U.S. consumers love beef. We eat an average of about 63 pounds of it per person each year. Producing enough cattle to meet that demand requires efficiency and innovation. Agricultural Research Service scientists at the Fort Keogh Livestock and Range Research Laboratory (LARRL) in Miles City, Montana, are conducting studies designed to make cattle production more efficient and to provide better beef products for consumers.
Attaining those goals has led to strategies and technologies for reducing the cost of beef production, including more efficient nutrient use and improved reproductive performance. Reducing production costs hinges on maintaining high rates of reproductive success while reducing use of harvested feeds. A common problem that U.S. cow-calf producers face is low rebreeding performance among 2- and 3-year-old cows. This occurs when the cows’ needs for additional nutrients during pregnancy and lactation have not been met. But rather than just feed young cows more, the LARRL scientists are attempting to make them more efficient so they’ll need less feed.
Reducing Costs: Feed and Reproduction
Animal feed is a large part of beef producers’ costs. Cereal grains—often used as a major part of heifer (young female cattle) diets—are becoming less abundant and more expensive because they are in higher demand for human food and ethanol production. Feed represents about 50 to 55 percent of total costs of developing replacement heifers.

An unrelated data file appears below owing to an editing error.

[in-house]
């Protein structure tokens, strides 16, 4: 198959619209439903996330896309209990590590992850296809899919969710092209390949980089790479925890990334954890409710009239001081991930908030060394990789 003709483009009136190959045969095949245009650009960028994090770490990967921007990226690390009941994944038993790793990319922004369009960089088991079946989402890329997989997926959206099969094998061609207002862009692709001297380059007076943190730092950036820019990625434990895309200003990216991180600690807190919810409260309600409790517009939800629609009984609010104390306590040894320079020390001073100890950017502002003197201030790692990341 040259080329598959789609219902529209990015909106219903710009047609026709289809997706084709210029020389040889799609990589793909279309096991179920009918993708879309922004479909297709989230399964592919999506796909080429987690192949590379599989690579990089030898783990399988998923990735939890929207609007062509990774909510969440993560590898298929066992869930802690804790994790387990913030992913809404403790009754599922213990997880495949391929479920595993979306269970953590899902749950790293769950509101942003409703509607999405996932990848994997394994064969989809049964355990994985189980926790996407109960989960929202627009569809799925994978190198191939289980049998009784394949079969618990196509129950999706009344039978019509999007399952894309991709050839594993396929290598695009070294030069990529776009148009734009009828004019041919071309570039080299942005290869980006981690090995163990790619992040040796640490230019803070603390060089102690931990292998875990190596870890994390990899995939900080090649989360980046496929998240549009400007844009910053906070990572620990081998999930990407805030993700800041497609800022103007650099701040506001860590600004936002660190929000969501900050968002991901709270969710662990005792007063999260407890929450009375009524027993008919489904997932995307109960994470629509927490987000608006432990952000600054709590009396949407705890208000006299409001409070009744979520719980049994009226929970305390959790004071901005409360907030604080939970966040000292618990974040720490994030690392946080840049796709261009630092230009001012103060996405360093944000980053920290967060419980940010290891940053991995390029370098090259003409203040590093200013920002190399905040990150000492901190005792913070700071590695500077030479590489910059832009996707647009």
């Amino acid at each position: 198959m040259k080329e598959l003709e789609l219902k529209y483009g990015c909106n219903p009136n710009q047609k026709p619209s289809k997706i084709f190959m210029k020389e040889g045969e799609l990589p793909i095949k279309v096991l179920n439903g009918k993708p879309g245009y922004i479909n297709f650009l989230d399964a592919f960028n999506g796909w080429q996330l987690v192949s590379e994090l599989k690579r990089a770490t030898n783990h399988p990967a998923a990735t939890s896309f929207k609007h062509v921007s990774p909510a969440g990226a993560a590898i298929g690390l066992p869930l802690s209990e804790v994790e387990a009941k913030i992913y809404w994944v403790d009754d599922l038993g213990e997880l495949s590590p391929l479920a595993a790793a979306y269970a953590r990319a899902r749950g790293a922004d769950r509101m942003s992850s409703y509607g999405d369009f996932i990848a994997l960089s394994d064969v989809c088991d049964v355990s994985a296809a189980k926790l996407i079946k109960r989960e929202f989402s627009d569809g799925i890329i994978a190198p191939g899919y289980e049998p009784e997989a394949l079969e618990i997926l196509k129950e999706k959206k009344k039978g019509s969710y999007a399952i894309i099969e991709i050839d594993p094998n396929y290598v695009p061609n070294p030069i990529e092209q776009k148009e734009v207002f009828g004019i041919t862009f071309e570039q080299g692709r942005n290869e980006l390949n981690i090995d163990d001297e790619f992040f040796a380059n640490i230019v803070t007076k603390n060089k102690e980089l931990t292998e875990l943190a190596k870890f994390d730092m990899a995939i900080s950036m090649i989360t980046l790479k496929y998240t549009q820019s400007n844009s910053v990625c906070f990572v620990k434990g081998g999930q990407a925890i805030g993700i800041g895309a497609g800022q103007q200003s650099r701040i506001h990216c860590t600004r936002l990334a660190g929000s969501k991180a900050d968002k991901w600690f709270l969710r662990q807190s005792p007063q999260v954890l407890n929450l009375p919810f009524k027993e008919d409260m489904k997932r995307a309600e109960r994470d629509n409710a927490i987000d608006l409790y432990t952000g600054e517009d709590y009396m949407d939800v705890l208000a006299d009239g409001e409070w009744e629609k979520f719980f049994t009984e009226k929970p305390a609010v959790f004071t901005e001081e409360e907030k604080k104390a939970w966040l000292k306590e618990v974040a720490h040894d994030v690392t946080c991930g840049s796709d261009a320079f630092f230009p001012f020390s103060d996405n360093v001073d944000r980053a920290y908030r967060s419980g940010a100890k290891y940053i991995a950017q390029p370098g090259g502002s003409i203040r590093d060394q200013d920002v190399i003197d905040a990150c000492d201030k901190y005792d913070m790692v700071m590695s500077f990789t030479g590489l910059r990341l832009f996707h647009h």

According to animal scientist Andrew Roberts and colleagues, heifers they studied developed to target weights lower than those traditionally recommended, consumed 27 percent less feed over the winter months, and gained weight more efficiently throughout the postweaning period and subsequent grazing season. “The strategy of providing less feed may reduce costs of developing each replacement heifer by more than $31 and extend their life span, with important ramifications for lifetime efficiency and profitability,” says Roberts.
“For the last 3 to 4 decades, the mantra has been ‘feed them to breed them,’ which means providing enough feed during the first year to ensure that young heifers reach puberty to start reproducing,” he says. “But our studies indicate this doesn’t seem to be optimal in the long run. Our research shows that by feeding to get all the animals bred, you are also propping up the inefficient animals—those that won’t consistently produce calves when put in nutrient-limited environments later in life.”
In their study, heifers (50 percent Red Angus, 25 percent Charolais, and 25 percent Tarentaise) were divided into two lifetime treatment groups: The control group was fed according to industry guidelines, and the restricted group was fed (on a body-weight basis) 80 percent of feed consumed by their control counterparts for 140 days, ending when they were 1 year old. The restricted heifers grew slower and weighed less at any point in time as a consequence of less feed. The actual amount of feed provided to restricted heifers over the entire feeding period was about 73 percent of that provided to the controls.
Final pregnancy rates were 87 percent for restricted heifers and 91 percent for the controls.
“Our results indicate that restricting feed is a matter of economics for farmers,” says LARRL geneticist Michael MacNeil. “We have also found that other strategies, such as crossbreeding and providing early calving assistance, can increase rebreeding performance of young cows.”
Feed Restriction Improves Efficiency